the rights of way network in England, rural affairs minister Alun
Michael announced today to mark the publication of draft guidance on
preparing rights of way improvement plans.
The department for environment, food and rural affairs has issued a
consultation paper to all local authorities in England on how to
prepare, publish and review plans for improving the rights of way
Under the Countryside and Rights of Way Act, there is a new duty on
local authorities to look strategically at their rights of way
network and to assess how it meets the needs of local people -
particularly equestrians and cyclists. Local authorities will need to
set out in these plans what else needs to be done to meet future
needs. Improvement plans will need to be in place in the next five
years. Particular regard should be given to blind or partially
sighted persons, as well as those with mobility problems.
Alun Michael, rural affairs minister said:
'We are seeking views on this key provision on rights of way. The
guidance clarifies the new duty on local authorities to make an
honest assessment of their rights of way network, think about short
comings and strategically plan for its improvement - making use of
the powers they already have.
'This new approach will be of great use to those areas that are
tourist destinations which felt the impact of the closure of rights
of way during the foot and mouth outbreak most severely. But it is
not just about tourism, it is about local use too. These changes
don't have to be major. Sometimes the creation of a short connecting
path is all that is necessary to provide a useful local cut through,
to provide access to a local beauty spot, or to link up an almost
'Nor is it just about walkers. The rights of way network provides
access to the countryside for other types of users too and these
plans should look at how well they are catered for. The aim of this
proposal was to increase provision for horse riders and carriage
drivers and cyclists, and those who cannot easily use all the current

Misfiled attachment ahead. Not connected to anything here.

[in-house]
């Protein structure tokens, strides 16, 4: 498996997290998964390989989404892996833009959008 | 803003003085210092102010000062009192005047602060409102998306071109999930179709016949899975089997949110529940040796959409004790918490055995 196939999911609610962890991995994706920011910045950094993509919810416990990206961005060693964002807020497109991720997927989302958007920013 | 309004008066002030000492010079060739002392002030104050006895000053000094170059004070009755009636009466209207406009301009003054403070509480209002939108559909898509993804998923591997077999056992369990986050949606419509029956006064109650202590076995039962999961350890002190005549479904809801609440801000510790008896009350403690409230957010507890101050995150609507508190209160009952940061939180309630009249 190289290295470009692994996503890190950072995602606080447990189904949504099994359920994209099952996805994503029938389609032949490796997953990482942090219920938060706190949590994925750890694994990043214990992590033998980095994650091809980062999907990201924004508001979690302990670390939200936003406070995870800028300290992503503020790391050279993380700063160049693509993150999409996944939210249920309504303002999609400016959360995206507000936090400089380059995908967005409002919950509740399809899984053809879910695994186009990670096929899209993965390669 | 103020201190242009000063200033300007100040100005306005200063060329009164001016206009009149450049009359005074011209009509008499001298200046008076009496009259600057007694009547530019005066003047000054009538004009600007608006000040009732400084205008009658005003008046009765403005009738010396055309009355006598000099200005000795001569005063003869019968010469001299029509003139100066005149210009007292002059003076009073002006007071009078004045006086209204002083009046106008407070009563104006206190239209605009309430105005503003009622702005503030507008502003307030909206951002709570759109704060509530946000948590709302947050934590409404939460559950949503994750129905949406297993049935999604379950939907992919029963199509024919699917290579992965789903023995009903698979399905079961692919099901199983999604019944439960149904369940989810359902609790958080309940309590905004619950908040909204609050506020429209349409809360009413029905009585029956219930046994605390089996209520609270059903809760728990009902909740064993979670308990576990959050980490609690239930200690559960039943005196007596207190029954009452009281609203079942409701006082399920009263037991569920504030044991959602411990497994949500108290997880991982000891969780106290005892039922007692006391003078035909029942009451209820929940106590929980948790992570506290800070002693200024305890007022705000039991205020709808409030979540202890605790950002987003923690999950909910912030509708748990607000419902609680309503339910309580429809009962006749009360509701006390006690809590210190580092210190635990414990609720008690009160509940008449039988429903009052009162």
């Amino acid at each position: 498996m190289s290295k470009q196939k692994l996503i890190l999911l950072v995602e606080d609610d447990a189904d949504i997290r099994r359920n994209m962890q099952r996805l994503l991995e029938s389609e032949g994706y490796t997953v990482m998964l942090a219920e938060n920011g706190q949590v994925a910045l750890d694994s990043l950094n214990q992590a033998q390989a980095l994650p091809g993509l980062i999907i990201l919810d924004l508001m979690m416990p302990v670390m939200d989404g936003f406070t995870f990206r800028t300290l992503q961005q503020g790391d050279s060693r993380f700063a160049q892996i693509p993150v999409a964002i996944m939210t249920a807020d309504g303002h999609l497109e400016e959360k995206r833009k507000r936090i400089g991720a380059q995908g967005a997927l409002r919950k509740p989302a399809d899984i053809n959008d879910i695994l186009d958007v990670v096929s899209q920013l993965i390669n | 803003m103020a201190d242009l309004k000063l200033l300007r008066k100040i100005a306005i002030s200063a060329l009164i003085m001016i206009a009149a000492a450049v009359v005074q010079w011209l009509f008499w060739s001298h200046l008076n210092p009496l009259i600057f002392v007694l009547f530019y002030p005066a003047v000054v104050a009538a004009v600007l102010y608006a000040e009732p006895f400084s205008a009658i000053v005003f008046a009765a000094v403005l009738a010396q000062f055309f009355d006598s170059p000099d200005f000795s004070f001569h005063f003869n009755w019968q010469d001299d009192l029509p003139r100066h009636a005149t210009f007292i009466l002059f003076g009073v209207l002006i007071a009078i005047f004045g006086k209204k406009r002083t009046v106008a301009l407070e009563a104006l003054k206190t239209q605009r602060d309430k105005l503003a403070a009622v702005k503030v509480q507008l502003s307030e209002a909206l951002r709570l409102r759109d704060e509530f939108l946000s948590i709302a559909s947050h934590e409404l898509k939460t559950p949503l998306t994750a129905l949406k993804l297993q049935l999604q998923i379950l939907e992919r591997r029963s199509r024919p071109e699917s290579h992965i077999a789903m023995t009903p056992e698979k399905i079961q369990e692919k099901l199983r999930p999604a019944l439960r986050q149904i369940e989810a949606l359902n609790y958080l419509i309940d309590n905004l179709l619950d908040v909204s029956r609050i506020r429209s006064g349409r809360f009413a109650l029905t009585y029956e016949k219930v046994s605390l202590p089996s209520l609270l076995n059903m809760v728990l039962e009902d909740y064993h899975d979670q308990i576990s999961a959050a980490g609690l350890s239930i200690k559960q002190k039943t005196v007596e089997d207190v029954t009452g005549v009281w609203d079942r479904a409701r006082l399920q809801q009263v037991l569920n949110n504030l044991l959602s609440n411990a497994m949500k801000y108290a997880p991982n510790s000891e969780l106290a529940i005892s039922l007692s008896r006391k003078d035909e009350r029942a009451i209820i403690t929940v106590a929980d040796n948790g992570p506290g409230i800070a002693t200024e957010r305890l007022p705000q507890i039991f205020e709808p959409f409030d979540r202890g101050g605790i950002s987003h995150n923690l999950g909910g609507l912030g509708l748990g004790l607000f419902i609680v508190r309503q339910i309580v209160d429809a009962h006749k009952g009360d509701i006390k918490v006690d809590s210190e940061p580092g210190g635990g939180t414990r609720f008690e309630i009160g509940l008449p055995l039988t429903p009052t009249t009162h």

paths - for instance those with mobility problems and the blind or
'It is important to get this guidance right, and I welcome views
particularly from all local authorities, all users of rights of way
and groups that represent disabled users, but also from anybody else
with an interest in this important aspect of our countryside.'
1. The consultation paper 'Draft guidance to local highway
authorities on the preparation of rights of way improvement plans'
will be published on 20 December.
2. It sets out the government's proposed guidance to local
authorities on preparing, publishing, assessing and reviewing rights
of way improvement plans under section 61(4) of the Countryside and
Rights of Way Act 2000. Section 60 of the Countryside and Rights of
Way Act 2000 requires local highway authorities (other than an inner
London authority) to prepare and publish rights of way improvement
plans, and to assess and review plans not more than 10 years after
publication and at intervals of not less than 10 years thereafter.
The closing date for the consultation is 28 March.
3. Copies will be available from: DEFRA Publications, Admail
6000, London SW1A 2XX. Tel: 08459 556000. It will also be
available on the DEFRA website.
4. The original proposal is set out in the 1999 consultation paper
'Improving Rights of Way in England and Wales'.